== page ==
December 9 vs. Florida Panthers at Verizon Center
Time: 7:00 pm TV: Comcast SportsNet Radio: 820AM, 1500AM and XM Pre-Game: Pre-Cap Podcast at 2 p.m. on washingtoncaps.com
Florida Panthers (12-14-0)
Washington Capitals (18-8-3)
Thursday night marks Washington’s 30th game of the 2010-11 regular season. It also marks its first game against Southeast Division rival Florida. The Caps and Panthers hook up at Verizon Center for their lone meeting in the first half of the season. They will get together five times in the season’s final 41 games.
Washington will be seeking to stop its second three-game losing streak in a matter of weeks. The Caps dropped three in a row (0-2-1) from Nov. 19-22 and they’re 0-2-1 in their last three and a pedestrian 4-4-2 in their last 10. The team’s current 10-game stretch of hockey is its worst – record-wise – since a 4-5-1 run from Feb. 20-March 10, 2009.
Bruce Boudreau has been behind the bench for a total of 254 games as Washington’s coach. During that period of time, the Caps have not lost more than four games in a row, and they’ve only lost four in a row twice. They’ve never gone four games without a point. The previous two four-game losing streaks were an 0-3-1 run from March 1-8, 2009 and an 0-2-2 stretch from Oct. 6-12, 2009.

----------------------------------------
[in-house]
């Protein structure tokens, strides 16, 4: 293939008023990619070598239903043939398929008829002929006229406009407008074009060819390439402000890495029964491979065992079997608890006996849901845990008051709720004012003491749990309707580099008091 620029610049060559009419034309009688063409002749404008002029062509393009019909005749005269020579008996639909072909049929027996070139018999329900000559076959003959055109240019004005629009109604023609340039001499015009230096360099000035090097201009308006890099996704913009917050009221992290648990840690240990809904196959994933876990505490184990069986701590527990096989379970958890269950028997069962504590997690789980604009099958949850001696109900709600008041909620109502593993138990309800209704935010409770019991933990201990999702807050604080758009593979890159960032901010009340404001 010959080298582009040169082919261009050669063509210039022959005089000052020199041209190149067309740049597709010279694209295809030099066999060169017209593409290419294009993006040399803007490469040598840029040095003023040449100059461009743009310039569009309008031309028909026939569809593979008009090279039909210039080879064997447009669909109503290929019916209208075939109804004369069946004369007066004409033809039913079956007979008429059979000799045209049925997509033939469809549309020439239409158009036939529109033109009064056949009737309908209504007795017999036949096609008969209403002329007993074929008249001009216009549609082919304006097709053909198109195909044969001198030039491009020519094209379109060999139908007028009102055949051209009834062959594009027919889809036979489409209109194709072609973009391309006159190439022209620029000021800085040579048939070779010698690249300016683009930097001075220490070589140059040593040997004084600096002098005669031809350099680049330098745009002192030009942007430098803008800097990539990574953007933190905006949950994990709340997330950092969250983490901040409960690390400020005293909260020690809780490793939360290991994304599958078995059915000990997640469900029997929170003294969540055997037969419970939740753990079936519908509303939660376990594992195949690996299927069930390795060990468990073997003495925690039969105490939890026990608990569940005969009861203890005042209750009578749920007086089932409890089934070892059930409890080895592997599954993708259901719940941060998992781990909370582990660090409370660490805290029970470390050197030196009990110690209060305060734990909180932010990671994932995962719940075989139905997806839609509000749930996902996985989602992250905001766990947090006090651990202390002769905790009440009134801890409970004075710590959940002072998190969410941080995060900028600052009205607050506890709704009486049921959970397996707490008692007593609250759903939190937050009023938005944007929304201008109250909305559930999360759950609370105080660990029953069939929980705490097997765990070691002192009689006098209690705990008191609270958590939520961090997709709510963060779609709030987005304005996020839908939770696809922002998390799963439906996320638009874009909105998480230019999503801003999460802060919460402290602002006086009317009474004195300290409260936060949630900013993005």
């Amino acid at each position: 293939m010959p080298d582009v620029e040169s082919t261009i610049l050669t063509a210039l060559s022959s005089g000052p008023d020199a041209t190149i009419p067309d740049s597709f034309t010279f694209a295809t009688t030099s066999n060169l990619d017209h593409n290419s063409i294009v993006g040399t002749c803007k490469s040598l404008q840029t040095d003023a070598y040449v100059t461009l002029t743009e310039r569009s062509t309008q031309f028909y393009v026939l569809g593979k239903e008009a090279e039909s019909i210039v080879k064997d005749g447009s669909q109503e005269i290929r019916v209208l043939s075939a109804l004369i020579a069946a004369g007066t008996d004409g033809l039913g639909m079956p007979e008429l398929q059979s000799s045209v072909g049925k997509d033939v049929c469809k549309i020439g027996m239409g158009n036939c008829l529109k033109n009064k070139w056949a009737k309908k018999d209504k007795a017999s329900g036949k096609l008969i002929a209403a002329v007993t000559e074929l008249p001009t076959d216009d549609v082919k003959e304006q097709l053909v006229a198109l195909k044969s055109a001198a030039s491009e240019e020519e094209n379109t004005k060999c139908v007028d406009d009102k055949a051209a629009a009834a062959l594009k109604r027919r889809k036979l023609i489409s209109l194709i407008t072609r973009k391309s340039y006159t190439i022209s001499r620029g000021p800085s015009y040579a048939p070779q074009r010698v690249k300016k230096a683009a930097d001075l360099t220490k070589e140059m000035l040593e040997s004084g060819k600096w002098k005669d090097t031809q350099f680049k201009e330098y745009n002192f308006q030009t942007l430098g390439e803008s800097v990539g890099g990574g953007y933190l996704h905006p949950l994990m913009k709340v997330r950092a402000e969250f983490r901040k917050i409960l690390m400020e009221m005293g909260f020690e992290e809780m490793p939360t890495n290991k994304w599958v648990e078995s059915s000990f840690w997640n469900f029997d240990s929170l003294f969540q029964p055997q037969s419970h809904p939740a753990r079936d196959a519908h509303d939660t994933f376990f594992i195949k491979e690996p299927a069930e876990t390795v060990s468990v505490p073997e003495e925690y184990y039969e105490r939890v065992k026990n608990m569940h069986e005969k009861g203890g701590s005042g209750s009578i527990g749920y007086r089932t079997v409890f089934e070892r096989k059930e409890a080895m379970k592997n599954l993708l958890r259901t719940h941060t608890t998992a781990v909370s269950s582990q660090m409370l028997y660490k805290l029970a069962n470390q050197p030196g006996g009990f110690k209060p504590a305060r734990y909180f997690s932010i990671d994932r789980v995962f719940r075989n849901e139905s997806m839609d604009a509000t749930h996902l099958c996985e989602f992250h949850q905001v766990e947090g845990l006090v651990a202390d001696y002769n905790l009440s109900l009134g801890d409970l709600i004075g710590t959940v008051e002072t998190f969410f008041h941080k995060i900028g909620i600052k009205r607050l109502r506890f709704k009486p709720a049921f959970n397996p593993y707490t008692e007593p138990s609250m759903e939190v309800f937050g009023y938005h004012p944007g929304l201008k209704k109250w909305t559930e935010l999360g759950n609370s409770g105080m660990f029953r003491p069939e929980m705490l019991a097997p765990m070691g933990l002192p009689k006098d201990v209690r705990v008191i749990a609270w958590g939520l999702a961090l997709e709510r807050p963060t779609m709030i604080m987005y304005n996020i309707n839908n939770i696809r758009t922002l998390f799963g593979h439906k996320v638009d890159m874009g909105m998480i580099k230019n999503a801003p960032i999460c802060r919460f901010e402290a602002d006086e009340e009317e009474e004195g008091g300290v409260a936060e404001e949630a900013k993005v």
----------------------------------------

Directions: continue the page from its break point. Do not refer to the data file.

“We don’t like it,” says Boudreau of his team’s current stretch. “And we know Florida’s coming in and they want to make it four [losses] in a row. And we beat them six times last year and they’re going to come in winning two in a row with revenge on their mind. But this is where we’ve got to stand strong in our building and make sure it doesn’t get into that snowball effect.”
Monday’s loss of defenseman Jeff Schultz (broken thumb) won’t make matters any easier, but last week’s acquisition of veteran defenseman Scott Hannan from Colorado gives the Caps better defensive depth with which to withstand the loss of Schultz.